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Google Debuts On-Prem Kubernetes Server

Mitch Wagner

SAN FRANCISCO -- Google Cloud Next -- Google is looking to extend its cloud empire with a Kubernetes server designed to be deployed by enterprises on-premises or at the network edge.

"We're bringing the cloud to you and ending the false dichotomy between on-premise and in the cloud," Urs Hölzle, Google (Nasdaq: GOOG) senior vice president for techical infrastructure, said at a Tuesday morning keynote at Google's annual cloud conference.

GKE On-Prem provides managed Kubernetes that runs inside the data center, with the same look and feel as the Google Container Engine (GKE), Google's Kubernetes platform, running on the public cloud. (See Google Revs Container Engine for Security & Enterprise Apps.)

"You can deploy and manage the same application using a single tool on-premises, with your own servers and managed through a browser," Hölzle said. And those same tools would be used on the Google cloud to manage applications there -- possibly the same applications that are also running on-premises. "And either way, managing or monitoring the application is the same as on GCP, so you have a single, consistent unified way to do your job." IT staff doesn't need separate teams and training for on-premises and cloud apps.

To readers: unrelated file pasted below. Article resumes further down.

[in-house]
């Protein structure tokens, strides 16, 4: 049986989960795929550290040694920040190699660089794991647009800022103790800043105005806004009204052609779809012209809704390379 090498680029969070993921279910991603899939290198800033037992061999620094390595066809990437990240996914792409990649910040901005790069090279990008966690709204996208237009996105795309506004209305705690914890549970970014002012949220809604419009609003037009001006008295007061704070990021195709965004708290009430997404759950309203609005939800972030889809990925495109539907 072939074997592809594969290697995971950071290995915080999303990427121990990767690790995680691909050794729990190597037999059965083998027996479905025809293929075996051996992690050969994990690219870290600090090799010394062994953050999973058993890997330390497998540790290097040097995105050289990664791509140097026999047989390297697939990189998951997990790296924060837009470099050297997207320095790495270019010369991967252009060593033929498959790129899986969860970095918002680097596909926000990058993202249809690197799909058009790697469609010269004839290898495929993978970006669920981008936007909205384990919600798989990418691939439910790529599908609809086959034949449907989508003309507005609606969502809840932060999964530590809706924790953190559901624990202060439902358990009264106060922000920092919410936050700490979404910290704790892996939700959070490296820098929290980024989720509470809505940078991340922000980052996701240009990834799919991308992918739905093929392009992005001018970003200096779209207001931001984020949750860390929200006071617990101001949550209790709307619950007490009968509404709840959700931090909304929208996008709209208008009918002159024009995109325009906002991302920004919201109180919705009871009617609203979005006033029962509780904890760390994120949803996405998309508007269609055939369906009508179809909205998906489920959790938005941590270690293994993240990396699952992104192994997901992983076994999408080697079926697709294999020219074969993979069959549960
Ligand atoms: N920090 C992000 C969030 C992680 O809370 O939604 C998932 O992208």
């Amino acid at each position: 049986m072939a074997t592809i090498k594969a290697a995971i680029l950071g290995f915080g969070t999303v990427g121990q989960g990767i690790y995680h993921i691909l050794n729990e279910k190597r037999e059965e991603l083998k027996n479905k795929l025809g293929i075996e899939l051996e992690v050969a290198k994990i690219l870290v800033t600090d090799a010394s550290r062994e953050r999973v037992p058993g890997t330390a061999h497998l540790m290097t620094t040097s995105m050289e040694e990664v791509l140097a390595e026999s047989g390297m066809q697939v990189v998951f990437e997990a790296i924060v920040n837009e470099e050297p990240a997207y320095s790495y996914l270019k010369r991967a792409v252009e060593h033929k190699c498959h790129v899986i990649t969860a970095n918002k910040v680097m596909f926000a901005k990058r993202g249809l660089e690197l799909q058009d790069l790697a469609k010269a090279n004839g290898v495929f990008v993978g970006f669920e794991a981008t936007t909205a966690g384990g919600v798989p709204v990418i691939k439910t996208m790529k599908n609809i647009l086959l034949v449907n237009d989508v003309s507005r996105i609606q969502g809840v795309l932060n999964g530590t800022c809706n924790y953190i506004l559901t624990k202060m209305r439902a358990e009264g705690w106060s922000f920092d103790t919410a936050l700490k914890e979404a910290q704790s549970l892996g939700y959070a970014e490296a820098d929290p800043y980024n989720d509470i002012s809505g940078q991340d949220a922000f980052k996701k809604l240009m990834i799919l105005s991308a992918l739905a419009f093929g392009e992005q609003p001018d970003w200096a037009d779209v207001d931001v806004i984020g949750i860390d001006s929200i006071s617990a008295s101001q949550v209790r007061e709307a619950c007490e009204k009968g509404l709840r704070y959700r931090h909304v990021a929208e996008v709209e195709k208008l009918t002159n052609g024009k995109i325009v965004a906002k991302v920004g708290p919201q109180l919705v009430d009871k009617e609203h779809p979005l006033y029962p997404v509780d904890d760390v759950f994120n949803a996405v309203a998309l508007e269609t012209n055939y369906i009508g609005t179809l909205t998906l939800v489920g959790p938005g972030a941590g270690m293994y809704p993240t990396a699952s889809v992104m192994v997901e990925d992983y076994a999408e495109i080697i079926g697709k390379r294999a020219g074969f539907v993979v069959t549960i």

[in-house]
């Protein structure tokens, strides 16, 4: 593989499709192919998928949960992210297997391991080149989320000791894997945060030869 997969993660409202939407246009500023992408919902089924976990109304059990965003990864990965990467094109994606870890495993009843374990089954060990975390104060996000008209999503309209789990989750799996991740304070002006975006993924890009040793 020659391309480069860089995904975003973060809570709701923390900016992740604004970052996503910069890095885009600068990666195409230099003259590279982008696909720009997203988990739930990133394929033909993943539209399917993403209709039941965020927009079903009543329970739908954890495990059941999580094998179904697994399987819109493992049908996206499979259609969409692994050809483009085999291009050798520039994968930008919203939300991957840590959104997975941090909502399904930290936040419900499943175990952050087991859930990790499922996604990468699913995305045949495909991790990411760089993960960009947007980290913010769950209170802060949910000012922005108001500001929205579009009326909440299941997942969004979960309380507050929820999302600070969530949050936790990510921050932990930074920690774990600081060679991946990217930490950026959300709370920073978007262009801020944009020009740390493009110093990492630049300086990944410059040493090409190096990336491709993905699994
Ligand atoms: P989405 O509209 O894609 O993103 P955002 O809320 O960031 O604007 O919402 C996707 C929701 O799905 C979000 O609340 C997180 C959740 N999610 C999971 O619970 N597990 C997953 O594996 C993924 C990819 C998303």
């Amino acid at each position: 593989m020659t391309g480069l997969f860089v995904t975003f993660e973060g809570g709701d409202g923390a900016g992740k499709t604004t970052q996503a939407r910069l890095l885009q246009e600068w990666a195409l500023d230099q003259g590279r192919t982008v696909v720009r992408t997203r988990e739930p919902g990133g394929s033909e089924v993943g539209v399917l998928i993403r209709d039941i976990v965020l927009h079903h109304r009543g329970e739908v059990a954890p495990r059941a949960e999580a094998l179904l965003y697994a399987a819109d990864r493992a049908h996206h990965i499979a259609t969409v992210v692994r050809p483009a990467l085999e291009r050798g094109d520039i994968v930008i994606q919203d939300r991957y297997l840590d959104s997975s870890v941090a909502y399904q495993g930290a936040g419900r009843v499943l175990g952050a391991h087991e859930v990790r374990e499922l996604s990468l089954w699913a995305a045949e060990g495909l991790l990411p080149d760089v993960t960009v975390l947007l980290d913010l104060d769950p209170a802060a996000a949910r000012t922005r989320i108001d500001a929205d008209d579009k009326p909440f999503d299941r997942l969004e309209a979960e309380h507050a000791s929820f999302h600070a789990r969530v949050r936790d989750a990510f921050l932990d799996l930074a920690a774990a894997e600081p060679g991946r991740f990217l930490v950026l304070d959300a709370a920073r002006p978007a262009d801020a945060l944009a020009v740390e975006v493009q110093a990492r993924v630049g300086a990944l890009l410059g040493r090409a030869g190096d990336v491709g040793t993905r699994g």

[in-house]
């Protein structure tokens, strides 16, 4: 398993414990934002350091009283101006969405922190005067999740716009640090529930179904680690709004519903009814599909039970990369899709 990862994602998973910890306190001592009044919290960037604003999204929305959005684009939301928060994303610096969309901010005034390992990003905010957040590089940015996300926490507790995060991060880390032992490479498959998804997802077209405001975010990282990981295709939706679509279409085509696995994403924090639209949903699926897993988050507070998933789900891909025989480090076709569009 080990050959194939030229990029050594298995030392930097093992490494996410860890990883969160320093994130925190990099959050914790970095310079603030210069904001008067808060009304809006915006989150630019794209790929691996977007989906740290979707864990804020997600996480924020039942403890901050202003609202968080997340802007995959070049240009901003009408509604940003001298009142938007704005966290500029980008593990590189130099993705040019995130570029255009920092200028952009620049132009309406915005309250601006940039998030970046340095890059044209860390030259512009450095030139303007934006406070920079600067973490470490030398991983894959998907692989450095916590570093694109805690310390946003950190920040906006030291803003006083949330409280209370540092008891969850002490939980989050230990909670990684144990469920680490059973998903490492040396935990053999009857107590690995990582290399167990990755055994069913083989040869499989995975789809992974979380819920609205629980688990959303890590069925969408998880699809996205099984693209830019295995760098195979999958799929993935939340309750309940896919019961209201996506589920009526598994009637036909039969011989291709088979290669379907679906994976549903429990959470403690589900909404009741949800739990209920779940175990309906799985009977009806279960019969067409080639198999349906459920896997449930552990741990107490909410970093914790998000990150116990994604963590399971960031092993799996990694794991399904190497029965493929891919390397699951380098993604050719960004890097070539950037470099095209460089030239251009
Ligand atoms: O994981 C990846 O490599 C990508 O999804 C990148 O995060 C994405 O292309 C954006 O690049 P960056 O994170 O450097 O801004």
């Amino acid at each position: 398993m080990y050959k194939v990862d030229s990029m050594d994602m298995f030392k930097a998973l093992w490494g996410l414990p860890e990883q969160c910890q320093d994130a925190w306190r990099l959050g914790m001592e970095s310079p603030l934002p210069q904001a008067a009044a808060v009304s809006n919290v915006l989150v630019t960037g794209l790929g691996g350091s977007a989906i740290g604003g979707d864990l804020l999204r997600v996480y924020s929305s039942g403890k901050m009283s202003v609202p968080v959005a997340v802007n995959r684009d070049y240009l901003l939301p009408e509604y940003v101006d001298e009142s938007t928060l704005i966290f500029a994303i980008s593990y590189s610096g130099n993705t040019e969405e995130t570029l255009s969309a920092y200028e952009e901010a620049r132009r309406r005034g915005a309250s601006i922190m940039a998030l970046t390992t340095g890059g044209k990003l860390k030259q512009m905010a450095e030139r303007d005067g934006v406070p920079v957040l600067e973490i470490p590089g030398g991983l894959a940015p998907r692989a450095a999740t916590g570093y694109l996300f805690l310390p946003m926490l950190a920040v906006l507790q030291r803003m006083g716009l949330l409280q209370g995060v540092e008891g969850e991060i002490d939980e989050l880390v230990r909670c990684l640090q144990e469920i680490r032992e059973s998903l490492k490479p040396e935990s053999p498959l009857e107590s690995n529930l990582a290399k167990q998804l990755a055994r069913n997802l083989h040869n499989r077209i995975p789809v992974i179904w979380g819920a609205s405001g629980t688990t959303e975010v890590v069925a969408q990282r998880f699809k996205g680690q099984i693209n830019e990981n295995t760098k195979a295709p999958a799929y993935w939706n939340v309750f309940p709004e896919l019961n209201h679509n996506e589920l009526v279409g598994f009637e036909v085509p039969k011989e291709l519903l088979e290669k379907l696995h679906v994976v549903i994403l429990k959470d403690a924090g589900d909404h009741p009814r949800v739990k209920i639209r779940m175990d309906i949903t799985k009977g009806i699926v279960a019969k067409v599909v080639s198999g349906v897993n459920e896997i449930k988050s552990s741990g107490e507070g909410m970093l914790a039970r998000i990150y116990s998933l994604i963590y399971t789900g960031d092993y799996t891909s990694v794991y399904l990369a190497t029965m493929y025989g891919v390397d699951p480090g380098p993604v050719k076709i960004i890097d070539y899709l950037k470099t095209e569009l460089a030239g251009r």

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Additionally, enterprises can use the GCP Marketplace to find containerized apps, including license commercial Kubernetes applications both in the cloud and on-premises.

The major public cloud providers are all pursuing hybrid strategies, because -- at least for now -- enterprises have strategic investments in on-premises compute that aren't going anywhere. Amazon Web Services last week extended its EC2 compute services to run on Snowball, an on-premises server that previously ran local storage for AWS cloud users. Microsoft has a head start on on-premises computing, with its long history of Exchange and Windows, and it provides Azure Stack to run the Azure cloud stack on-premises. And IBM is making the opposite journey, starting with literally a century of on-premises enterprise business and extending that legacy to the cloud. (See AWS Boosts 'Snowball' Edge Device & EC2.)

Enterprise vendors, meanwhile, are extending to the public cloud, including Cisco, Dell and its VMware business, as well as Hewlett Packard Enterprise. These companies are partnering by extending their software to public clouds, particularly Amazon and Azure. (See VMware & Amazon Grow Hybrid Tie-Up to 'Very Large Scale' and HPE to Acquire Plexxi for Hybrid Cloud Infrastructure Muscle.)

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